Yes, juvenile sex offenders need to be held accountable for their actions and the choices they make. Yes, they must adhere to the law. And we must remember,  they are not adults. A more comprehensive approach would consider whether the consequences fit the act and the age. For example, technology is getting juveniles into criminal trouble, particularly with “sexting”. “Sexting” is sending and receiving sexually explicit messages, videos, and/or images, primarily between mobile phones. Several cases have been noted, such as the Newton High School “sexting” ring in Colorado where a group of teens were “sexting” sexually explicit videos and images, sometimes for money via Snapchat, FaceTime, iMessage, KiK and other social media apps. These actions only came into light when a teen who saw the messages told an adult. In this case, three teens were charged with obscenity, transmitting or possession of child pornography by a minor, as well as felony counts of possession of child pornography and obscenities as to minors. The other 20 were referred to a community-based Juvenile Review Board. The criminal case and community-based review board will determine the life these youths will live, some as convicted and registered sex offenders. Criminal justice and sex offender management systems utilizing a continuum of care approach can, in these types of cases, encourage a dialogue to address various levels of sexual violence committed by youth, and also their victimization, with consideration to alternatives to accountability beyond criminalization.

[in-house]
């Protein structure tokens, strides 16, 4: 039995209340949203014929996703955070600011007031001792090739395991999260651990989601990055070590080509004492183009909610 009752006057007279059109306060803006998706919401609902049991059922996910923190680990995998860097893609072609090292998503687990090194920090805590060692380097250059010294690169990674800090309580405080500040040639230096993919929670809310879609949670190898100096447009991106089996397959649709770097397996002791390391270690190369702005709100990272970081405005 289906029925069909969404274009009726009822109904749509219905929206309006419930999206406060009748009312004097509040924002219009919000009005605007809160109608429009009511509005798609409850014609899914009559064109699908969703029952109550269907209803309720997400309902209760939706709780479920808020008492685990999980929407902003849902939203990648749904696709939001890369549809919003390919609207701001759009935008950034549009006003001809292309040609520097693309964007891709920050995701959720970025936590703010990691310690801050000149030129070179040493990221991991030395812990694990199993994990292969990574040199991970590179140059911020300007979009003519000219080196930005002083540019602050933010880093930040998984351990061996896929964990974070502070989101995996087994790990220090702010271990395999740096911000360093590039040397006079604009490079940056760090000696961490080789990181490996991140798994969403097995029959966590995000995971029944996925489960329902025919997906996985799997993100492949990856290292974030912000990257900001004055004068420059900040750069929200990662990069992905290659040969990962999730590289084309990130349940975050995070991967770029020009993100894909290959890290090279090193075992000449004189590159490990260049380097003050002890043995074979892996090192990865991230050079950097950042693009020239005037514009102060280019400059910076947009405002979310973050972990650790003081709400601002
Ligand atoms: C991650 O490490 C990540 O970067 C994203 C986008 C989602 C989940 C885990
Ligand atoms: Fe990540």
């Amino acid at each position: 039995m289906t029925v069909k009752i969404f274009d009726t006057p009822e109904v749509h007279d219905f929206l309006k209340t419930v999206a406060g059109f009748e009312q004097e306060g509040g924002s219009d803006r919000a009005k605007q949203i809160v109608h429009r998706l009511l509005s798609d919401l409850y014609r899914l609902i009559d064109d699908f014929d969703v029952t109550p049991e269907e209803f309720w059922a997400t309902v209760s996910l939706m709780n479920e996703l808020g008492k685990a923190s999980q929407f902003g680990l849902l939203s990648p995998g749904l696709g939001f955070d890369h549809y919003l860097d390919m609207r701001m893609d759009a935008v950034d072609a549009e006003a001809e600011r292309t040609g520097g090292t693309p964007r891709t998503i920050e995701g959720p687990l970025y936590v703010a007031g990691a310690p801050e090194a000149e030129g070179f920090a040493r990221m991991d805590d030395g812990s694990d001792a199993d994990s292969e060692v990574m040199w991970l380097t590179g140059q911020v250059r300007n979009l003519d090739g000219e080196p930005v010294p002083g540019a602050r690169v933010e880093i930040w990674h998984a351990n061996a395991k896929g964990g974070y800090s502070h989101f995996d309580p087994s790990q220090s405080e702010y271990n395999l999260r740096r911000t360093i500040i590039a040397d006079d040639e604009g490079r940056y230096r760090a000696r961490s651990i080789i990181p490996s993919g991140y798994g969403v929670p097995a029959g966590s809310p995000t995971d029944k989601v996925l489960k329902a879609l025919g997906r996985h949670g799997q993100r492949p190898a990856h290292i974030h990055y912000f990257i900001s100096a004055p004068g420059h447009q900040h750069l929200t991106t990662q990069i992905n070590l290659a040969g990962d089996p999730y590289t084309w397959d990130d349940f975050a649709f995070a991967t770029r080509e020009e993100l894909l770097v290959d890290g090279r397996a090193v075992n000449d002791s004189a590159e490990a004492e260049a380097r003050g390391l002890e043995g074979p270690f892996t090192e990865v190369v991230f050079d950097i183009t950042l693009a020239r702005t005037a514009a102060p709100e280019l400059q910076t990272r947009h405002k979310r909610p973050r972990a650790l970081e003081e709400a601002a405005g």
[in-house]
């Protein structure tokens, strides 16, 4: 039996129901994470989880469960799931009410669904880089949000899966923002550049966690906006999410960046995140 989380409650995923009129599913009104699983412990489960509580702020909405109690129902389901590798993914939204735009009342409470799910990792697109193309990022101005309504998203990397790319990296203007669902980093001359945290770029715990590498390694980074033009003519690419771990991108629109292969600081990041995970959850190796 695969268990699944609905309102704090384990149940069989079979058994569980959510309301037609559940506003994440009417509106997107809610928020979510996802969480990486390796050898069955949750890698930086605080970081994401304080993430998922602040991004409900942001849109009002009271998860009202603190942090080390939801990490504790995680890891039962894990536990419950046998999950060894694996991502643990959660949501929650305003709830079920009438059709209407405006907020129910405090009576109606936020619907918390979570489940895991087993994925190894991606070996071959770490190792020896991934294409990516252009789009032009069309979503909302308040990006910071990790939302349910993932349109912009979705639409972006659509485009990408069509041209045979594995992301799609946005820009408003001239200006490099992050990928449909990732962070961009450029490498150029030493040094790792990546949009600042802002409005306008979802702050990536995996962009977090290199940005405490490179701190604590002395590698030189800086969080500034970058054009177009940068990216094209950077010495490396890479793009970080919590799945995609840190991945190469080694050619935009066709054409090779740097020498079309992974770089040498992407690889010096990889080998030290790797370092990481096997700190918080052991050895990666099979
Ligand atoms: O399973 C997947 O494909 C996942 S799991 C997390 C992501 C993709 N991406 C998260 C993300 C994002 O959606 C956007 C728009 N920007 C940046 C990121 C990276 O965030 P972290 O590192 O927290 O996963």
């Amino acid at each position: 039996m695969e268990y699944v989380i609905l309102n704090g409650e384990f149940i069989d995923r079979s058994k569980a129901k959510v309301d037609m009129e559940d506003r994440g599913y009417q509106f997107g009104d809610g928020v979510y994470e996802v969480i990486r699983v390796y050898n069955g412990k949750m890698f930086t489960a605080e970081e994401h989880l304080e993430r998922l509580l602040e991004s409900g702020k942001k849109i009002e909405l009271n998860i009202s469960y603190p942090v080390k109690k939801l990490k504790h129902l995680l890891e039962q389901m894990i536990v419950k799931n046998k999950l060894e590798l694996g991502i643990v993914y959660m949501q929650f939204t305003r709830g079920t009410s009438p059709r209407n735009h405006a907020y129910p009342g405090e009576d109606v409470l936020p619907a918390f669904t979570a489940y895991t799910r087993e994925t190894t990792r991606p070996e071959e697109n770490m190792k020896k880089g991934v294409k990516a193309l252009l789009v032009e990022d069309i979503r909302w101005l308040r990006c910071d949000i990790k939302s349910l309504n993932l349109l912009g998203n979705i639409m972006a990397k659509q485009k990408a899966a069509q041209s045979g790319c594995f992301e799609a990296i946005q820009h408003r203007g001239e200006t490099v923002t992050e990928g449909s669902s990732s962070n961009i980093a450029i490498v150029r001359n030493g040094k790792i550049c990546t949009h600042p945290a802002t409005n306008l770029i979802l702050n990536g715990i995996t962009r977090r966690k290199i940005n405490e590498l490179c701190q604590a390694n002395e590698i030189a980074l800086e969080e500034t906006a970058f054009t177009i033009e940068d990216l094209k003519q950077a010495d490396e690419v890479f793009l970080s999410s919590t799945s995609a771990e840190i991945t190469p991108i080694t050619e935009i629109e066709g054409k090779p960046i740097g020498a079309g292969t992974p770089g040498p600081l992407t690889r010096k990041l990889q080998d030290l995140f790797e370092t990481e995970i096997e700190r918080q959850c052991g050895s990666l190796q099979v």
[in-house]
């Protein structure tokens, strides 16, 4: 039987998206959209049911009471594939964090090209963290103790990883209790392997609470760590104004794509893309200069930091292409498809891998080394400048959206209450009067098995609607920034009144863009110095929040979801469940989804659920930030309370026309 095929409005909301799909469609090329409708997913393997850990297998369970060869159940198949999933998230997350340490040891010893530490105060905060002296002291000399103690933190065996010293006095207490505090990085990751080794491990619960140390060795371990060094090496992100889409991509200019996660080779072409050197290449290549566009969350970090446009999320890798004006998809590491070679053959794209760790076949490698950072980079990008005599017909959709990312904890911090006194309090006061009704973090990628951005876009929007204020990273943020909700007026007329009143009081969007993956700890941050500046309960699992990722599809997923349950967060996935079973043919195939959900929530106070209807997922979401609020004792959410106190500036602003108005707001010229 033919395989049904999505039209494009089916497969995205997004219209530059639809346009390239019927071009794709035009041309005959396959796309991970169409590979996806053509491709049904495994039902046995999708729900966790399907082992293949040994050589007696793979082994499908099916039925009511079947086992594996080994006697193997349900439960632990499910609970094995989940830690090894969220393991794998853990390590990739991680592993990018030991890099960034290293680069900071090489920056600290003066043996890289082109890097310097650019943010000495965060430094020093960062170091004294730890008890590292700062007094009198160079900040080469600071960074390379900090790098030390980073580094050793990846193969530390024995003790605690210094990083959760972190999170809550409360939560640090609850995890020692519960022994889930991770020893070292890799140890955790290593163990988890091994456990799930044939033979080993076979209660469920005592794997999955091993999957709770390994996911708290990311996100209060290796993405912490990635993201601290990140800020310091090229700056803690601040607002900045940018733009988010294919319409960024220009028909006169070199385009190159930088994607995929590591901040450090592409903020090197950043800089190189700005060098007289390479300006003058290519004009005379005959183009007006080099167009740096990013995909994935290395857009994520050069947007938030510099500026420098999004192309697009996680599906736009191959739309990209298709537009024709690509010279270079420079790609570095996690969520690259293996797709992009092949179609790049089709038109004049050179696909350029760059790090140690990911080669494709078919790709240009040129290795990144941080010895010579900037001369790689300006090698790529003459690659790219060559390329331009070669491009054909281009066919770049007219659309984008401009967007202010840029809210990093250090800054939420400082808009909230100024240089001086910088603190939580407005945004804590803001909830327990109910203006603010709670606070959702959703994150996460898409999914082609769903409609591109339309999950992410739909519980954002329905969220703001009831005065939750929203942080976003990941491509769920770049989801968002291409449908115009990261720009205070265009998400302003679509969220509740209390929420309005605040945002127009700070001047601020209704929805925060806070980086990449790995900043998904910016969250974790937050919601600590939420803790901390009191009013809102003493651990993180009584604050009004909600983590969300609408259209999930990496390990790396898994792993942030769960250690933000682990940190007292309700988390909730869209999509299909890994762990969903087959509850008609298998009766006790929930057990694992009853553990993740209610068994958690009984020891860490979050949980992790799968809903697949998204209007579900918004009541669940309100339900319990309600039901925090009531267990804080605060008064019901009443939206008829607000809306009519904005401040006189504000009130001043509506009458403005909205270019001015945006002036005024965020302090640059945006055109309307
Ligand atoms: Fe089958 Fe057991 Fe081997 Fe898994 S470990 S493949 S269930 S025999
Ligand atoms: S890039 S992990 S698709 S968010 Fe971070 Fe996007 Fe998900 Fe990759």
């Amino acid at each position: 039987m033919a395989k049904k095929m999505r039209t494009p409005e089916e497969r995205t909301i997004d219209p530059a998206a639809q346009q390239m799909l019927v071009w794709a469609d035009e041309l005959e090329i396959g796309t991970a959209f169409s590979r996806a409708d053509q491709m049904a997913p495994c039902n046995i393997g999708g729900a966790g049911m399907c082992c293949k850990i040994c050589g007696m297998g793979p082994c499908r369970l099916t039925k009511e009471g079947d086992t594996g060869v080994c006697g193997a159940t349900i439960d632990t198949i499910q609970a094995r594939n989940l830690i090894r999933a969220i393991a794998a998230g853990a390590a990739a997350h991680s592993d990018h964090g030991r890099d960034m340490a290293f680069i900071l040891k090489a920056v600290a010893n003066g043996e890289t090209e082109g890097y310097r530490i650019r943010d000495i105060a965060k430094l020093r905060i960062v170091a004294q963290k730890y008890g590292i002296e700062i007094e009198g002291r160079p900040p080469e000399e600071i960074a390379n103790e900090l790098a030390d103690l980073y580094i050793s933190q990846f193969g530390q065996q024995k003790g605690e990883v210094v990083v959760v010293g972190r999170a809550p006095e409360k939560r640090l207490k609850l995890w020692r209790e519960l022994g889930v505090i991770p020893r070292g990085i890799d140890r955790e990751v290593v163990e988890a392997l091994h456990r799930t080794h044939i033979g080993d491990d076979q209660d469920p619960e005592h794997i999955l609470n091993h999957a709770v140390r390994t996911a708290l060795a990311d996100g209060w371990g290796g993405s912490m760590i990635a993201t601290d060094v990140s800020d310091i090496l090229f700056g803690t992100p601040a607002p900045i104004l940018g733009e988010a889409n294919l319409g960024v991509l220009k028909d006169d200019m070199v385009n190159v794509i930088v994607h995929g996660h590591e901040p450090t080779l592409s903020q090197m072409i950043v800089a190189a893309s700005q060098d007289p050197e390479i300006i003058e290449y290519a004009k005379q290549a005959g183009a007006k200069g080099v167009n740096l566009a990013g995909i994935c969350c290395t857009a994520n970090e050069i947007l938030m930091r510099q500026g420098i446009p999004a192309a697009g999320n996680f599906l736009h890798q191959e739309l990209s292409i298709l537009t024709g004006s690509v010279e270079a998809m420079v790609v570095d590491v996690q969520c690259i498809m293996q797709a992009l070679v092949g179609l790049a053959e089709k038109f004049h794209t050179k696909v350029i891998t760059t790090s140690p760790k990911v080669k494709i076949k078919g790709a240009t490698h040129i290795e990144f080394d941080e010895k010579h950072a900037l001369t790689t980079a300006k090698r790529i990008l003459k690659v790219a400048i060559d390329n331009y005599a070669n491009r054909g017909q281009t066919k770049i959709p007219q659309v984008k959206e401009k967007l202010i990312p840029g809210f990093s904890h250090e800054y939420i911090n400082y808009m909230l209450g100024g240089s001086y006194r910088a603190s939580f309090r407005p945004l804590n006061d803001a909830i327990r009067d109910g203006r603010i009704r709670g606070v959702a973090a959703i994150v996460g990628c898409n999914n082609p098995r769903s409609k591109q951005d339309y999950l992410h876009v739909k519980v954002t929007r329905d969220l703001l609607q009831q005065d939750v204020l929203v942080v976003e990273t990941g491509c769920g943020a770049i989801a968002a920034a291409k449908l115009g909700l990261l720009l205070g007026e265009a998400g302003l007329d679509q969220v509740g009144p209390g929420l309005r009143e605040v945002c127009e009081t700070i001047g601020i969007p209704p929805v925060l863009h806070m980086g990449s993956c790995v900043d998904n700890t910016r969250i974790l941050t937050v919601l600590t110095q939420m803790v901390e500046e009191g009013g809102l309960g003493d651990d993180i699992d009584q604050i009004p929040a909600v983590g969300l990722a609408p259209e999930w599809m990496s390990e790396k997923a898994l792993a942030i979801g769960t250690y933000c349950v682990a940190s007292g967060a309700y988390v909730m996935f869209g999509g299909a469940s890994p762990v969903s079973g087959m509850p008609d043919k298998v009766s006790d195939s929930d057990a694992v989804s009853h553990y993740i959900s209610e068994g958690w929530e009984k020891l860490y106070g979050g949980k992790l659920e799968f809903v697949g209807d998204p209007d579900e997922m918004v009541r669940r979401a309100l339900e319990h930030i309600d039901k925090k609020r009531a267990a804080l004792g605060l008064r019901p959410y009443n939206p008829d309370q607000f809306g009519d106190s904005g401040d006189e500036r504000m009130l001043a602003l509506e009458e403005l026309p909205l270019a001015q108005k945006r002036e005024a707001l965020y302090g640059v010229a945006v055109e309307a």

We need to have critical conversations on effective therapeutic interventions for juvenile sex offenders with a framework that promotes healing and rehabilitation. There must be a tiered and context-specific approach to accountability–a system that takes into account the age, development, and seriousness of abuse, and connects with appropriate consequences and supports. Such comprehensive approaches will better serve survivors and communities, reduce recurrence, and connect those who are using abusive behaviors to the right therapies and interventions. Sex offender registration laws were developed to address community concerns and public safety, and it will take a community-approach to evaluate these laws and ensure that they are not doing more harm than good.
*This blog was written collaboratively by CALCASA staff Emily Austin, Shaina Brown, Imelda Buncab, and Adrienne Spires.

  4. Center for Sex Offender Management; Hunter and Becker, 1998
  5. Center for Sex Offender Management; Becker and Murphy, 1998